Red Sox' seven-run rally in seventh keys 9-4 win over Rangers

Red Sox' seven-run rally in seventh keys 9-4 win over Rangers

BOSTON -- Chris Sale was perfectly happy to sit back and watch the Red Sox hitters do the work this time.

Sale cruised into the fifth inning, then was rewarded in the seventh when the Boston batters erupted for seven runs on their way to a 9-4 victory over the Texas Rangers on Wednesday night.

Sale (5-2) struck out six, falling short in his attempt to become the first pitcher in baseball's modern era to strike out at least 10 batters in nine straight games in one season.

But he didn't seem to mind.

"It was fun," said the left-hander, who received more runs of support in the seventh inning alone than while he was in any other game this season. "You get run after run, hit after hit. When we score like that, it's fun."

Dustin Pedroia waved home the tiebreaking run on a wild pitch, then singled in two more as the Red Sox turned a 3-1 deficit into a five-run lead and earned their third straight victory. Sam Travis had two singles for the Red Sox in his major league debut.

"I was a little nervous in the first inning," he said. "I'd be lying to you guys if I said I wasn't."

Mike Napoli homered for Texas, which has lost three of four to follow a 10-game winning streak.

FOR SALE

Sale, who also struck out 10 or more batters in eight straight games in 2015 with the White Sox, remains tied for the season record with Pedro Martinez. (Martinez had 10 straight in a span from 1999-2000.)

After scoring four runs in support of Sale in his first six starts, the Red Sox have scored 27 while he was in the game in his last five. He took a no-hitter into the fifth, but finished with three earned runs, six hits and a walk in 7 1/3 innings.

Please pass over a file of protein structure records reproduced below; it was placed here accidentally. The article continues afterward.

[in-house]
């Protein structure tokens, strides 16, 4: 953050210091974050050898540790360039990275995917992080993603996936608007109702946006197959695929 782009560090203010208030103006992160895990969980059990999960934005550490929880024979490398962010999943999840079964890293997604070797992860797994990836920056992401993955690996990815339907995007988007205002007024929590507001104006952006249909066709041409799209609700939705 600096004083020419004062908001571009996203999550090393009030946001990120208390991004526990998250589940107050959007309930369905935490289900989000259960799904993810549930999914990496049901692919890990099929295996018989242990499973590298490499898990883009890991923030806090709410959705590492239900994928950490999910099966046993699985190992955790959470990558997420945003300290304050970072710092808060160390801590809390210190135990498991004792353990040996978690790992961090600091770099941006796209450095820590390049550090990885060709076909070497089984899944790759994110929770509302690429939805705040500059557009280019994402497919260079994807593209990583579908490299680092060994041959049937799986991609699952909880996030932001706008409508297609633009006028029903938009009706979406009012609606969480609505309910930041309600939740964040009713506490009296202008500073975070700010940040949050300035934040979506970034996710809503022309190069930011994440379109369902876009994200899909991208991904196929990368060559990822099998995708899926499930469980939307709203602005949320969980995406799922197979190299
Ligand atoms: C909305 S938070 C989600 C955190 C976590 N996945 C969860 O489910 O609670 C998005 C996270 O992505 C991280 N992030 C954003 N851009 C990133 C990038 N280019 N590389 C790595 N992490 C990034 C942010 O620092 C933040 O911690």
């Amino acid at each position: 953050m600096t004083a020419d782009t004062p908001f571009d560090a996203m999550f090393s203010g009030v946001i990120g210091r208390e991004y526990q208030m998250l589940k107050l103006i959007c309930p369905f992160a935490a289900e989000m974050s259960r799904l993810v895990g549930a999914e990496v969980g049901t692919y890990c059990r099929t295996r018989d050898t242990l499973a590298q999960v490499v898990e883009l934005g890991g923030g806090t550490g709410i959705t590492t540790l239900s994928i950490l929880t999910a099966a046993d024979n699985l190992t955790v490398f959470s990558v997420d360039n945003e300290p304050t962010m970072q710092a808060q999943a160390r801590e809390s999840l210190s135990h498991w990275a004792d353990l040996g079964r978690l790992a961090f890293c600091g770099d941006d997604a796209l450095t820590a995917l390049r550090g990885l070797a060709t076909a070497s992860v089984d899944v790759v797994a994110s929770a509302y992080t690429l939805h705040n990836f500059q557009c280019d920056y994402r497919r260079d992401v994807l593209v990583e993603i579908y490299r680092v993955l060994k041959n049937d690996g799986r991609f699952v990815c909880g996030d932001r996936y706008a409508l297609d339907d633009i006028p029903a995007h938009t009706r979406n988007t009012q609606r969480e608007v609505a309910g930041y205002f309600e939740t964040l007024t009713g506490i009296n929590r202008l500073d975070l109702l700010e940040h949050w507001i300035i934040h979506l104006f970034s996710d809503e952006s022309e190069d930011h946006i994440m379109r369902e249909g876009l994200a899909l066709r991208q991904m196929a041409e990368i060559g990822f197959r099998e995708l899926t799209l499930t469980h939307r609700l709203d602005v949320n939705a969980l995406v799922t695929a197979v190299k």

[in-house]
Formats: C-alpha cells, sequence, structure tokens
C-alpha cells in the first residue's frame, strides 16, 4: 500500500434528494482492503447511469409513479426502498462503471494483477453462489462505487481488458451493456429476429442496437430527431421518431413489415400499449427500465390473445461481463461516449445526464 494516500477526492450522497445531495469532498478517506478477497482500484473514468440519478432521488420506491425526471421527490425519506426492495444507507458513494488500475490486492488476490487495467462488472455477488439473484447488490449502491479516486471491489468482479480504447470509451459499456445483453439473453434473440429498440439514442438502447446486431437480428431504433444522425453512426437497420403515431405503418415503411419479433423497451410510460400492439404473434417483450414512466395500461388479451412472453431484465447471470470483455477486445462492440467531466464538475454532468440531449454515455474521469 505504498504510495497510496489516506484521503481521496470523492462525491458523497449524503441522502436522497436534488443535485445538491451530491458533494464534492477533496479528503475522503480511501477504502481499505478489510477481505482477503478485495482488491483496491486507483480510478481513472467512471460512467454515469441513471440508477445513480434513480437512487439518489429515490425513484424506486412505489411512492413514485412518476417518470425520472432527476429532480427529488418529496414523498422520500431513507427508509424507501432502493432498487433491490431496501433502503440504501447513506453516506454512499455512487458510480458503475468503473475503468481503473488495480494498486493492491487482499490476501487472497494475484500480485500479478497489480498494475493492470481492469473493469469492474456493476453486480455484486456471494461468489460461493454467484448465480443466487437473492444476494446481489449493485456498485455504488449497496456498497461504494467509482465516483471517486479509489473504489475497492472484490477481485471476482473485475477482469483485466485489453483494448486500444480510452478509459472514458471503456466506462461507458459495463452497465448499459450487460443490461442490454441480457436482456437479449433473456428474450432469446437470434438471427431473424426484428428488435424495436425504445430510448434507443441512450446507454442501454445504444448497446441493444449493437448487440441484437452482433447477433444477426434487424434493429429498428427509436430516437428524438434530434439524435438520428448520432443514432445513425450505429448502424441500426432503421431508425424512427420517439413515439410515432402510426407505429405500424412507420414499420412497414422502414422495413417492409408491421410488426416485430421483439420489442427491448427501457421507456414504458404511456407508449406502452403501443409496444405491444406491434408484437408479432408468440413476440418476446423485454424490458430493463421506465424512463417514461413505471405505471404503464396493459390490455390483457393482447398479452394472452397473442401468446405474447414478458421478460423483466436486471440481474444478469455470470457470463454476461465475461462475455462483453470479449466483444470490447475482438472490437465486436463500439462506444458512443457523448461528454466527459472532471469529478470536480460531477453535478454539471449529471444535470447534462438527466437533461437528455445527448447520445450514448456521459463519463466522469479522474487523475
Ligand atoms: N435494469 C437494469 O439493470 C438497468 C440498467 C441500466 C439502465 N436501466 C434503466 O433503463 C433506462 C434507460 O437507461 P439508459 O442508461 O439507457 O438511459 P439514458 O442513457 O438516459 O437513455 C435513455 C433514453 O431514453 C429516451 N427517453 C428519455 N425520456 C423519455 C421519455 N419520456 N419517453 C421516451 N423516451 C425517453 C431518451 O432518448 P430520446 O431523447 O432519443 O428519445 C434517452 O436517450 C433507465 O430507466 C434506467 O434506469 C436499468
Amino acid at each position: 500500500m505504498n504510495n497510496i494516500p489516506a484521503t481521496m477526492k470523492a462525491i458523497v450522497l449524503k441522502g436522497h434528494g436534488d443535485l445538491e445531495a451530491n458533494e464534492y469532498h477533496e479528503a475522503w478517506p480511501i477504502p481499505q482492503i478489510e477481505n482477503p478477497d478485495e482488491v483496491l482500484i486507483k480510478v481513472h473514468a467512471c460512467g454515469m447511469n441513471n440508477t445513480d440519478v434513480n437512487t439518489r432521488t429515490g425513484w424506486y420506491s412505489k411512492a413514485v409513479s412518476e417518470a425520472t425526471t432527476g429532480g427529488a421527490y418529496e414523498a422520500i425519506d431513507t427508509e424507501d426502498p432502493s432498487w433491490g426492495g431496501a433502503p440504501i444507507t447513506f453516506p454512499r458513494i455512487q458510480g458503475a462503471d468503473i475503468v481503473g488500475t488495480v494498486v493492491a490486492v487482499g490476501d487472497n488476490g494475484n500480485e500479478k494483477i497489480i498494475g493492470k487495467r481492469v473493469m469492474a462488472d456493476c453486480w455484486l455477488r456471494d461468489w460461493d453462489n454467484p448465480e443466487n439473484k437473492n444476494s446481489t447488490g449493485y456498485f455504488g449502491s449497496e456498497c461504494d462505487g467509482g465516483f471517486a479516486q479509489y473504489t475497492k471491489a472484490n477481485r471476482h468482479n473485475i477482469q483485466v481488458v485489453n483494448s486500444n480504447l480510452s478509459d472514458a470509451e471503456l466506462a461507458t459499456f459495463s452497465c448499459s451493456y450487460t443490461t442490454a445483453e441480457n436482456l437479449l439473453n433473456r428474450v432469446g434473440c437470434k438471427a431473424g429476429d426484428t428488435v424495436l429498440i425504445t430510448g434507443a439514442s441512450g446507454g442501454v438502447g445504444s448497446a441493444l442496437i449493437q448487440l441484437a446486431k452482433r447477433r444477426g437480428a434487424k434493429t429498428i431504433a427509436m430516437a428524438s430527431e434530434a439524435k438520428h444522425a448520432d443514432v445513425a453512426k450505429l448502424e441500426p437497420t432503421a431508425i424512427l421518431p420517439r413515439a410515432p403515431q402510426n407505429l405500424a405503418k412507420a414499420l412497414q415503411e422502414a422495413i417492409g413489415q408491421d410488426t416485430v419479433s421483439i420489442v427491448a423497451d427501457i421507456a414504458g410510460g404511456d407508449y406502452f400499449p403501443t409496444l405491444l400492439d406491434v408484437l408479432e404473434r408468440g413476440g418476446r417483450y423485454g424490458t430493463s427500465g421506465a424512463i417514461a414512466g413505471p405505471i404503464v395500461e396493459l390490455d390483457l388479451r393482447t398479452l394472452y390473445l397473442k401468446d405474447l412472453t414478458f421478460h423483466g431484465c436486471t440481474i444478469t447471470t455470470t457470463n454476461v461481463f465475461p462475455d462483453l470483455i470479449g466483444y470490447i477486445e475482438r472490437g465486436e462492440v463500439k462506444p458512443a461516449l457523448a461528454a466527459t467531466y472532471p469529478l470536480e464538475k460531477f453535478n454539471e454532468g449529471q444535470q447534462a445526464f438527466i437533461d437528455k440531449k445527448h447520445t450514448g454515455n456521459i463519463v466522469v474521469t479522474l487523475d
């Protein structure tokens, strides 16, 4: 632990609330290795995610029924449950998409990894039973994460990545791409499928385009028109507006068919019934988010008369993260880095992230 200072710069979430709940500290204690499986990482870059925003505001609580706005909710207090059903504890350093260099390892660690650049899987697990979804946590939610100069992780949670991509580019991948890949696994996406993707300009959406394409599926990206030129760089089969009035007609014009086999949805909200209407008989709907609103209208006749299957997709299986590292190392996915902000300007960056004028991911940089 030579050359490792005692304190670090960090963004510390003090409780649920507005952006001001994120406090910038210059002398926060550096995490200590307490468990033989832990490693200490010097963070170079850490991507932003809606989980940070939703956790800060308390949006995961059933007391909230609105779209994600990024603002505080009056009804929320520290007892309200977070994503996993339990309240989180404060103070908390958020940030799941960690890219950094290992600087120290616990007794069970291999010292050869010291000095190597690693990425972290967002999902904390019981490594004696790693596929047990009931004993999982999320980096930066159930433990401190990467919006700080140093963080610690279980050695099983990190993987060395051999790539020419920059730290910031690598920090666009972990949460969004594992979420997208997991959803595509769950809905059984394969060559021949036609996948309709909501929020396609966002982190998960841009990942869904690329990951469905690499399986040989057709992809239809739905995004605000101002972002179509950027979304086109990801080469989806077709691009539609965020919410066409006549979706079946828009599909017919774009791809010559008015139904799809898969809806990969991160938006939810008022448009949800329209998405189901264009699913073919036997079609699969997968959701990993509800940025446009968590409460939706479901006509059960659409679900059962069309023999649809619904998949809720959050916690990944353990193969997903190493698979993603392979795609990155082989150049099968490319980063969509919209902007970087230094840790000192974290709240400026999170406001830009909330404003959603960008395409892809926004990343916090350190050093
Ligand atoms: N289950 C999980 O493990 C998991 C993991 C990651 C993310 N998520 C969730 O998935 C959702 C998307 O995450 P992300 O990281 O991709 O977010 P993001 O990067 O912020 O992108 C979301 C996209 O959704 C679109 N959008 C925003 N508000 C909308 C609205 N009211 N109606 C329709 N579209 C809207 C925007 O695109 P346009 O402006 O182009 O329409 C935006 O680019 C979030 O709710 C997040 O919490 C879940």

"Guys pulled through for me when I was probably pretty mediocre," he said.

NO RELIEF

Sam Dyson (1-5) faced seven batters in relief of Martin Perez and gave up four hits, three walks - two intentional - and a wild pitch without retiring a batter.

"Martin threw the ball really well and I came in with two guys on and couldn't get an out," Dyson said. "Sometimes they hit them where they are, and sometimes they hit them where they aren't."

Asked if he felt any different, he said: "Everything's the same.

"If I get my (expletive) handed to me, it's not like anything's wrong," he said. "Any more amazing questions from you all?"

SEVEN IN THE SEVENTH

It was 3-1 until the seventh, when Andrew Benintendi and Travis singled with one out to chase Perez. Mitch Moreland singled to make it 3-2, pinch-hitter Josh Rutledge singled to tie it and, after Mookie Betts was intentionally walked to load the bases, Moreland scored on a wild pitch to give Boston the lead.